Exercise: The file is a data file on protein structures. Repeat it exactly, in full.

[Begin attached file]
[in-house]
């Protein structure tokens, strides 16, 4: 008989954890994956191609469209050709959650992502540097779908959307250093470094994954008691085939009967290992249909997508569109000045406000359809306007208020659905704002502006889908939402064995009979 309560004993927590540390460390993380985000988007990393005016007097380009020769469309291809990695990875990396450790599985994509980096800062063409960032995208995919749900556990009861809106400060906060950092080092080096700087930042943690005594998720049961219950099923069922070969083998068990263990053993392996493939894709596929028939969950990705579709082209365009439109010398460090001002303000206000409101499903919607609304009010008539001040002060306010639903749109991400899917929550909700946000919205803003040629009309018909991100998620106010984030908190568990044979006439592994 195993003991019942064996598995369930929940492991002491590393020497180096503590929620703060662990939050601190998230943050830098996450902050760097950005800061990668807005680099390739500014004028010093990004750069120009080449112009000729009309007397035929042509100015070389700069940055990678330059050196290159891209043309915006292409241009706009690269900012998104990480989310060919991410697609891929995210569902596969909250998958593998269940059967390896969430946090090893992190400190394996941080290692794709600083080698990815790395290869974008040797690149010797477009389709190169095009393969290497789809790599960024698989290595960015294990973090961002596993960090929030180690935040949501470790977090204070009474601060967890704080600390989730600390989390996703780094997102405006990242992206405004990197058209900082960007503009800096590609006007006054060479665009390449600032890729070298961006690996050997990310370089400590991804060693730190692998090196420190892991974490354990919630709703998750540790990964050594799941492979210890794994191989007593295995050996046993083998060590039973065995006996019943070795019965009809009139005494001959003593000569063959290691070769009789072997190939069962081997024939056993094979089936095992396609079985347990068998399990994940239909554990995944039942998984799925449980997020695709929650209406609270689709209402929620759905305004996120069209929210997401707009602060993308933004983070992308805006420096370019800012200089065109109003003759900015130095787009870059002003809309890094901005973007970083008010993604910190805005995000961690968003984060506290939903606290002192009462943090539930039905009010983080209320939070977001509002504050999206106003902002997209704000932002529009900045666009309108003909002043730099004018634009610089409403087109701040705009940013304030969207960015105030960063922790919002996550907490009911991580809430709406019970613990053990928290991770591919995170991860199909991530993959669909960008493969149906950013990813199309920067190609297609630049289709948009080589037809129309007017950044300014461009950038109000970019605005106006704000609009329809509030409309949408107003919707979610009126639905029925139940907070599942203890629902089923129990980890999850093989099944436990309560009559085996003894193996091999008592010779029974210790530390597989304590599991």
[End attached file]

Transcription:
[in-house]
């Protein structure tokens, strides 16, 4: 008989954890994956191609469209050709959650992502540097779908959307250093470094994954008691085939009967290992249909997508569109000045406000359809306007208020659905704002502006889908939402064995009979 309560004993927590540390460390993380985000988007990393005016007097380009020769469309291809990695990875990396450790599985994509980096800062063409960032995208995919749900556990009861809106400060906060950092080092080096700087930042943690005594998720049961219950099923069922070969083998068990263990053993392996493939894709596929028939969950990705579709082209365009439109010398460090001002303000206000409101499903919607609304009010008539001040002060306010639903749109991400899917929550909700946000919205803003040629009309018909991100998620106010984030908190568990044979006439592994 195993003991019942064996598995369930929940492991002491590393020497180096503590929620703060662990939050601190998230943050830098996450902050760097950005800061990668807005680099390739500014004028010093990004750069120009080449112009000729009309007397035929042509100015070389700069940055990678330059050196290159891209043309915006292409241009706009690269900012998104990480989310060919991410697609891929995210569902596969909250998958593998269940059967390896969430946090090893992190400190394996941080290692794709600083080698990815790395290869974008040797690149010797477009389709190169095009393969290497789809790599960024698989290595960015294990973090961002596993960090929030180690935040949501470790977090204070009474601060967890704080600390989730600390989390996703780094997102405006990242992206405004990197058209900082960007503009800096590609006007006054060479665009390449600032890729070298961006690996050997990310370089400590991804060693730190692998090196420190892991974490354990919630709703998750540790990964050594799941492979210890794994191989007593295995050996046993083998060590039973065995006996019943070795019965009809009139005494001959003593000569063959290691070769009789072997190939069962081997024939056993094979089936095992396609079985347990068998399990994940239909554990995944039942998984799925449980997020695709929650209406609270689709209402929620759905305004996120069209929210997401707009602060993308933004983070992308805006420096370019800012200089065109109003003759900015130095787009870059002003809309890094901005973007970083008010993604910190805005995000961690968003984060506290939903606290002192009462943090539930039905009010983080209320939070977001509002504050999206106003902002997209704000932002529009900045666009309108003909002043730099004018634009610089409403087109701040705009940013304030969207960015105030960063922790919002996550907490009911991580809430709406019970613990053990928290991770591919995170991860199909991530993959669909960008493969149906950013990813199309920067190609297609630049289709948009080589037809129309007017950044300014461009950038109000970019605005106006704000609009329809509030409309949408107003919707979610009126639905029925139940907070599942203890629902089923129990980890999850093989099944436990309560009559085996003894193996091999008592010779029974210790530390597989304590599991």